Thursday, 2 July 2015

The Villa by Rosanna Ley - Read it for Sheer Pleasure!

I know that you shouldn't judge a book by its cover, but the covers of Rosanna Ley's books entice me to pick them up, and I can't resist!
I bought Bay of Secrets last summer because of its beautiful cover, but I didn't get round to reading it. However, when Rosanna was featured in Writing Magazine (June 2015), I decided to read all her four novels, starting with The Villa (her first), and I wasn't disappointed!
The article talked about her skills at 'writing multi-stranded epic romance' where 'place and story are inescapably intertwined', and this is just what she's done in The Villa.
It tells the story of Tess, who inherits a villa in Sicily from an mysterious benefactor; her problematic daughter, Ginny, who flunks her A Level exams on purpose so she doesn't have to go to university; and Tess's mother, Flavia, who left Sicily at the age of seventeen, never to return.
Sicily takes centre stage when Tess visits the island for the first time to find out why she's been left the Villa Sirena. Family feuds and tales of murder and deceit concerning the mystery of Il Tesoro, the treasure that the villa is supposed to hide, bring her into contact with Giovanni Sciarra who is very interested in her, but is it for the right reasons? Then there is also the mosaic artist, Tonino Amato, dark and moody, yet he's bothered about her diving alone in the sea. . .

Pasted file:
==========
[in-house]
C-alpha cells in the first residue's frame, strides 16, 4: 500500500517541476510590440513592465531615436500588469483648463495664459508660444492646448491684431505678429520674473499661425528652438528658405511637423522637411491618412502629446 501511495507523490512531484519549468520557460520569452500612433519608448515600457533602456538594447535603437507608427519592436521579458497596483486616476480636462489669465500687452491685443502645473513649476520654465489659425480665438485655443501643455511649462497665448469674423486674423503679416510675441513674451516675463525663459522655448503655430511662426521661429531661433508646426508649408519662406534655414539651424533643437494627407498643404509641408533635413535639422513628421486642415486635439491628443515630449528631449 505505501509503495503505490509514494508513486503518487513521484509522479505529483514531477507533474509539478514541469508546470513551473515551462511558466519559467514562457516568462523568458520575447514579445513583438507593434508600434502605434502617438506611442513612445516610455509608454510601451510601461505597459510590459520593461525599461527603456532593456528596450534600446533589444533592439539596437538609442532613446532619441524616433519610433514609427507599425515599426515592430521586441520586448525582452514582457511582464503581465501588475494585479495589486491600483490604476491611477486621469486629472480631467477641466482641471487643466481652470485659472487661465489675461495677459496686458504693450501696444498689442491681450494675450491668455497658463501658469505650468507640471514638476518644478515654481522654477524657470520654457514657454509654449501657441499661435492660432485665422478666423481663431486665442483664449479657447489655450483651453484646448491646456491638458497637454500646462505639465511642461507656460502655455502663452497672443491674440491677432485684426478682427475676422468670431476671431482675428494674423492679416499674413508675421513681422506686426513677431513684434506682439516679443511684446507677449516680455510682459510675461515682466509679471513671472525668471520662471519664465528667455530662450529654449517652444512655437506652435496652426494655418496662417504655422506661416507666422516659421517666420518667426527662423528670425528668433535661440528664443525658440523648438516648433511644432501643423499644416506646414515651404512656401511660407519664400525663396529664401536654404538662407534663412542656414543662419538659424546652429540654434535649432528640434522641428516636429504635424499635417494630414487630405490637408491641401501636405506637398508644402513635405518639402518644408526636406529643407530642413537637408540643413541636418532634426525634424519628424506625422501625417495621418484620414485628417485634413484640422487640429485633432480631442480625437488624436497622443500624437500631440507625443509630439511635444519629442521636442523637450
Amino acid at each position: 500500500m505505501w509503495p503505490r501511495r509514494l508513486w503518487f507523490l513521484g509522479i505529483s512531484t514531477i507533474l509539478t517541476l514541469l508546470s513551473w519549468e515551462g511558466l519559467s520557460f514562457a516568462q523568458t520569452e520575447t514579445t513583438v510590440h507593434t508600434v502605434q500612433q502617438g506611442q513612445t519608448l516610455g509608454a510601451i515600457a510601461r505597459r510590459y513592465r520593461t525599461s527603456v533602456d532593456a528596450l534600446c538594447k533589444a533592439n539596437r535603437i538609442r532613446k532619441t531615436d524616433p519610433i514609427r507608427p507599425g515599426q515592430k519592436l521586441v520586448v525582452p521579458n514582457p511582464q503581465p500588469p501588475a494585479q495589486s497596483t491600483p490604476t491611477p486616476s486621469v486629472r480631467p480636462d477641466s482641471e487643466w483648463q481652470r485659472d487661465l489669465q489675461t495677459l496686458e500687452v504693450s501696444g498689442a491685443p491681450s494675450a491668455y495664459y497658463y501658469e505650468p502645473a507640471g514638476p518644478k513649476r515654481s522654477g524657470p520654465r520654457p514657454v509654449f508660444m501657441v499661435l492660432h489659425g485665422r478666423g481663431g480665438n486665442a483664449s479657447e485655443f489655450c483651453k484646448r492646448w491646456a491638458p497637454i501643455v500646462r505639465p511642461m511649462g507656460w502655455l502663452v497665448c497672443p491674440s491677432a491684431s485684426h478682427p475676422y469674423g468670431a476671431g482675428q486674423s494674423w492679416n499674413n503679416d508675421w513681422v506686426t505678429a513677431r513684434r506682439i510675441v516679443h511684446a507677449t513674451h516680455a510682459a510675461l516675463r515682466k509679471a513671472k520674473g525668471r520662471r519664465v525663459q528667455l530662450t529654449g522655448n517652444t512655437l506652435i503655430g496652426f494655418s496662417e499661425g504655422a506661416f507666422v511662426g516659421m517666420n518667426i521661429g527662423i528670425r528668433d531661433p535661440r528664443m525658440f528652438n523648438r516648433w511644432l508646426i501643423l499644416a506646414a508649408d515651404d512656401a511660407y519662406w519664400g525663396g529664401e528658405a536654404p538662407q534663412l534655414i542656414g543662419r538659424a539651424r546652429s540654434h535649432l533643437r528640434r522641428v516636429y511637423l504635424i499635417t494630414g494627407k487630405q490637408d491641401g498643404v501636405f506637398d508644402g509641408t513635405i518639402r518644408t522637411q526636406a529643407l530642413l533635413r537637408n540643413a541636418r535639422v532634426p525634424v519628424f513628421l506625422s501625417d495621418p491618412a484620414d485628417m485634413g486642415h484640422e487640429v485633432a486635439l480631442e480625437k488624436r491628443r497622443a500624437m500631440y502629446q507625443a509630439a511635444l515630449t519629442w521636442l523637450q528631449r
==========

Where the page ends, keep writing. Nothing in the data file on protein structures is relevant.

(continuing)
Tess leaves Ginny with her parents, and things seem to be going well until Ginny's father, David, turns up after leaving Tess when she became pregnant all those years ago to go to Australia. (I love Ginny and her alliterative exclamations: 'meandering meerkats' to give just one!)
Running alongside Tess's story, is Flavia's own which she writes down in a notebook, interspersed with recipes, as she's never been able to tell Tess, or even her own husband, Lenny, the whole truth about why she left her Sicilian home and family, after the war, to live at first in smoggy, cold November London.
Throughout the book, the colours and moods of the Sicilian landscape reflect the action in the story and I think it would be a perfect novel to take on holiday, or read for sheer pleasure!

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